Dr. Pol Henry (1918-1988) posited the theory that buds must contain all the energy that is formational to the development of trees. Out of an exacting scientific approach and on the basis of his observations he would develop a new treatment approach based on the study of the effect of bud extracts. He would call this new approach phytoembryotherapy.
His theory claims that plant embryonic tissues have potent, subtle biochemical and energetic properties. Each bud carries within it all of the plant’s genetic information, virtually in its entirety, and this distinguishes it from conventional phytotherapy products which use only a part of the plant (the leaves, stems or flowers, for example), and which themselves contain only a part of the information.
The bud therefore acts as a catalyst for all of the plant’s properties such as trace elements, vitamins, enzymes, hormones and mineral sap. In this way, the young plant tissue holds concentrated properties, and is therefore more potent than the adult plant.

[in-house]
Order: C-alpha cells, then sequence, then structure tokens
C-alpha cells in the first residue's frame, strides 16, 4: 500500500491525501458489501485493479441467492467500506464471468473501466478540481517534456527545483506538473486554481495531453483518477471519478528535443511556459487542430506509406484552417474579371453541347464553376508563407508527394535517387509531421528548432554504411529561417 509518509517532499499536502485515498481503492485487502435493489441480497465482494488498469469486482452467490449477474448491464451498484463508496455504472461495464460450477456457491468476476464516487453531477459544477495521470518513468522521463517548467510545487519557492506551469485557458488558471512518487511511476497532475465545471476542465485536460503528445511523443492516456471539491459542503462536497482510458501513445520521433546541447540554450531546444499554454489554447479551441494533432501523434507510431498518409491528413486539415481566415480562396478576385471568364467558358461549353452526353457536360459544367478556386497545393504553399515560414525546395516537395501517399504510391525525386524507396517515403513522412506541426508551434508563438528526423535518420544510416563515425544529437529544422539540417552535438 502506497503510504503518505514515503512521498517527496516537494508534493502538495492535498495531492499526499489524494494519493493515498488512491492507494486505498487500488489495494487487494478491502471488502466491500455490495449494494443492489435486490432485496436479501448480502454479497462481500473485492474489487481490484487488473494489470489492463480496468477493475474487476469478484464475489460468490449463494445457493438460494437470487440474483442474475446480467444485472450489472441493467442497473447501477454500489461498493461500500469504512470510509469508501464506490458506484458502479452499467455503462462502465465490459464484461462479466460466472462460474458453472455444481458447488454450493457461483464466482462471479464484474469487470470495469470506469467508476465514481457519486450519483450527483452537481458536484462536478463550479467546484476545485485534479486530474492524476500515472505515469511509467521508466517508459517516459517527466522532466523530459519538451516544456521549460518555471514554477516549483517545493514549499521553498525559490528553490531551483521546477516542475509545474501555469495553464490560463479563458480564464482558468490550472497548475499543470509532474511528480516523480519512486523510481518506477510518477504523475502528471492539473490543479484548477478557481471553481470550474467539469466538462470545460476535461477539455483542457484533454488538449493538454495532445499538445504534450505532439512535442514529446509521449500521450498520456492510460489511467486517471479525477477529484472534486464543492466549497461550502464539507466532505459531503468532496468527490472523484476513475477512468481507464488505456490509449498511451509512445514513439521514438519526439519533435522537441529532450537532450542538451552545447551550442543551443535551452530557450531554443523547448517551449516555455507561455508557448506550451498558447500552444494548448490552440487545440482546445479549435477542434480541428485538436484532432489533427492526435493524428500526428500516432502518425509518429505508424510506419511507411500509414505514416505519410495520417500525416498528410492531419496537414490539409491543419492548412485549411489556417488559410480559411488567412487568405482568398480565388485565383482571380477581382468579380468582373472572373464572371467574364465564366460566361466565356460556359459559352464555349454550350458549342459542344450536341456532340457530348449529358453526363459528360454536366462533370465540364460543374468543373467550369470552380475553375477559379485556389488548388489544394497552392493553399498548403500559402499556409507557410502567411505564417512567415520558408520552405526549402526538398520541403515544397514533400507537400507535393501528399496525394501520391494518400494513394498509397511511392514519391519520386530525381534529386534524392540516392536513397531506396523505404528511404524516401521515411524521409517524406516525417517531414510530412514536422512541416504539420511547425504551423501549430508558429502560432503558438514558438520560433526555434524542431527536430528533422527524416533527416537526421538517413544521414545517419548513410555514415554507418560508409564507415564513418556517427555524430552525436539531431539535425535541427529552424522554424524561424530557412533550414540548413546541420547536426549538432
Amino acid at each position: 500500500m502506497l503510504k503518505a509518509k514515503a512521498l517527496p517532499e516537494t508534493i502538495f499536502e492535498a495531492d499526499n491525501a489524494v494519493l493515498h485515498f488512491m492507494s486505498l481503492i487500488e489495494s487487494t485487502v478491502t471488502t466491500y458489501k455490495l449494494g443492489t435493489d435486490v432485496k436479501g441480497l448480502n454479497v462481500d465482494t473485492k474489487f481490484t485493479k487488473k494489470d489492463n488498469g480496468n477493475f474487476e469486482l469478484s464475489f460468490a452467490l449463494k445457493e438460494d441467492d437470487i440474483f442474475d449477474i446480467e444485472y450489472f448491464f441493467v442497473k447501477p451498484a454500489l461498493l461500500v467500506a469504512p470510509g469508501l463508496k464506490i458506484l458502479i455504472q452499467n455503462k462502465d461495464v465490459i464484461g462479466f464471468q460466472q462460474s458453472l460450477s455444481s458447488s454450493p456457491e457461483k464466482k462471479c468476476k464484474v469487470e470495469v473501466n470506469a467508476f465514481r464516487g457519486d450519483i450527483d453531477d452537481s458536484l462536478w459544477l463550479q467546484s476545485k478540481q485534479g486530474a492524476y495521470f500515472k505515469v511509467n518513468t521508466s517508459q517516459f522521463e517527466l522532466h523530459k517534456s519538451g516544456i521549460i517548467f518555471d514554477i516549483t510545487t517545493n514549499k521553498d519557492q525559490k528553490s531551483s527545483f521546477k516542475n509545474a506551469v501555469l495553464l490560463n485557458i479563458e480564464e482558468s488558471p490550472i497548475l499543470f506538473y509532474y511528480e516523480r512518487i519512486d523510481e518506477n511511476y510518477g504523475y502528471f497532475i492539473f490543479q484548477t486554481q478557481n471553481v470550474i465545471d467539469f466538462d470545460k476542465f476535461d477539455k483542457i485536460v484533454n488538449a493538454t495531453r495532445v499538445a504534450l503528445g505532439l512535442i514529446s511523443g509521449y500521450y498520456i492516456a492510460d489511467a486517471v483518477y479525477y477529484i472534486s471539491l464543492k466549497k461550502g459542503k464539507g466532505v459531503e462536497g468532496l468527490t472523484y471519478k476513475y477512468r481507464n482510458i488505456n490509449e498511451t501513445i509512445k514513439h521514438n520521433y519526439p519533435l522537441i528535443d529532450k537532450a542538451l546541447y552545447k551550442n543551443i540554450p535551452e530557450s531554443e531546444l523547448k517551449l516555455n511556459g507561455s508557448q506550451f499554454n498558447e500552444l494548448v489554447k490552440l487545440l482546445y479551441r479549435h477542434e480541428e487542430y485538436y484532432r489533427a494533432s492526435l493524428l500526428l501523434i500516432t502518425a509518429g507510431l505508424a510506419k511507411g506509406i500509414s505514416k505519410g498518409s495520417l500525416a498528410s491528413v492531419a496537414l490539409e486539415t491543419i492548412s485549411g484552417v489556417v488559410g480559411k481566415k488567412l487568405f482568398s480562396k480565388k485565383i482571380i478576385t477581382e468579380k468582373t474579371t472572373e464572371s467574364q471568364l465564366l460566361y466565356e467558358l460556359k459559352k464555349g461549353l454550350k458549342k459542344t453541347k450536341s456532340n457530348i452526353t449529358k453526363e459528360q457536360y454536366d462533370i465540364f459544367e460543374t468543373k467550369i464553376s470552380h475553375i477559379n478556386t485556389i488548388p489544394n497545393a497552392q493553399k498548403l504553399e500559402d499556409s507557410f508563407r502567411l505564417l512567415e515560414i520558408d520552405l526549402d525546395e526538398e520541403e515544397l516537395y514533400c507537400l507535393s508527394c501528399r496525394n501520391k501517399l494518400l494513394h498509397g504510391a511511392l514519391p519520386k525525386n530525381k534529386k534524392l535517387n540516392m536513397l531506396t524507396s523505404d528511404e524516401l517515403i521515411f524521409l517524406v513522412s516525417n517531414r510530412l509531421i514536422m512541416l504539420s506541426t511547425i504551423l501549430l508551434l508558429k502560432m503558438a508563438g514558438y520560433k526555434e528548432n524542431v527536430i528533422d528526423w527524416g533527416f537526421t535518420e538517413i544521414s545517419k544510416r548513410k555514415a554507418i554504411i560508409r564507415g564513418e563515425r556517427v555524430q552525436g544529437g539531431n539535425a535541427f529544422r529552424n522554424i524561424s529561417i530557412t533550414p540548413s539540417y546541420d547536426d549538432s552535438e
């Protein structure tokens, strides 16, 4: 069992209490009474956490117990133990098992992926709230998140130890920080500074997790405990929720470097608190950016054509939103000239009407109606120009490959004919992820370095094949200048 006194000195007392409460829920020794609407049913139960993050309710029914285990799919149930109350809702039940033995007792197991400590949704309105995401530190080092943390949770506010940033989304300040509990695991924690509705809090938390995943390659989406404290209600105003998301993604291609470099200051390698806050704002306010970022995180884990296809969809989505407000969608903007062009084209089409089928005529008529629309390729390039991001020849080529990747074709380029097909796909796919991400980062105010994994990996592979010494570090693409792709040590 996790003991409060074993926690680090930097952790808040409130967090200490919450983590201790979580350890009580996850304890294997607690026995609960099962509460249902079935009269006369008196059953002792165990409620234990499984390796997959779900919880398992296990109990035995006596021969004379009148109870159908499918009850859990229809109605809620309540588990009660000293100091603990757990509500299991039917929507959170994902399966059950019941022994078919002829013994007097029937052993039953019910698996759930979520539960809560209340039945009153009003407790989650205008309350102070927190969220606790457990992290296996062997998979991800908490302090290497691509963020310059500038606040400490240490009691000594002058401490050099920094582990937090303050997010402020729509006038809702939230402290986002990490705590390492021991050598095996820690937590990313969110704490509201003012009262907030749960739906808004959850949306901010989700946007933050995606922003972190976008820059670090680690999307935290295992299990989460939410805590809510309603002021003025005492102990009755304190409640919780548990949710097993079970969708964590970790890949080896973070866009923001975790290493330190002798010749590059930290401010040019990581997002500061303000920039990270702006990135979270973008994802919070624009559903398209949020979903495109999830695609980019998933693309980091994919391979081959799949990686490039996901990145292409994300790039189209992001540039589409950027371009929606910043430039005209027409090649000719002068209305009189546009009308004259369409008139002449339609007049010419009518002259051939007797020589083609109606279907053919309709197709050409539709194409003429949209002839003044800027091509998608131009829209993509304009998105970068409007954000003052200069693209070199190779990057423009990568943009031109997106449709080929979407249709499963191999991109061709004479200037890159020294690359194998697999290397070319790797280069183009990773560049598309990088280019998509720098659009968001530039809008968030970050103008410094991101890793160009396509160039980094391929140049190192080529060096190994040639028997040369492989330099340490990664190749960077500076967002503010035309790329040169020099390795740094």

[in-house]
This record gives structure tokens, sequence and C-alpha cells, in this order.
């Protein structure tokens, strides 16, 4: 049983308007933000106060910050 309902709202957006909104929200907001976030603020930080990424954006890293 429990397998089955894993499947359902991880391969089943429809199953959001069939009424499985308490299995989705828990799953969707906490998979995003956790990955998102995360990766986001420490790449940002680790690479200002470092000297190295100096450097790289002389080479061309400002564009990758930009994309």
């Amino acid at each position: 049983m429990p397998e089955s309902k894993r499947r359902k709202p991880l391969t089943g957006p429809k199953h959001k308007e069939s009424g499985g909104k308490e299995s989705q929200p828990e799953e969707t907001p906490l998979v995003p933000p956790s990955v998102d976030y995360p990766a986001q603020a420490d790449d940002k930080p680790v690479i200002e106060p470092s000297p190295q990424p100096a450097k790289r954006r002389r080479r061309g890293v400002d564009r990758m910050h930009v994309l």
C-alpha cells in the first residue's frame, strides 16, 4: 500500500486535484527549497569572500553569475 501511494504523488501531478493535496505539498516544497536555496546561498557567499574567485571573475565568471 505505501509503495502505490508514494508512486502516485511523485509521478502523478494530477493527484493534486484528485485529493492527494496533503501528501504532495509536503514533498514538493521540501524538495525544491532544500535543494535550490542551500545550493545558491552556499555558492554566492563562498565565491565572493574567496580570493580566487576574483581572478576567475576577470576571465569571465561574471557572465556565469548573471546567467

Gemmotherapy uses only fresh embryonic tissue from plants, trees and shrubs, namely buds, young shoots and radicles.
These embryos, when macerated in a mixture of water, alcohol and glycerine, are used in the manufacture of solutions which hold concentrated amounts of plant-based substances.
Not only does the embryonic tissue have a higher content of active substances, but it also has a much wider action spectrum than any individual part of the plant. For all these reasons, gemmotherapy is sometimes referred to as “general phytotherapy”.
Avicenna (Ibn Sîna), the mediaeval Persian philosopher, physician and scientist said: “The whole is greater than the sum of its parts”. It goes without saying that the bud, by containing the whole of the plant, is more active than the sum of the substances contained in the plant’s various components.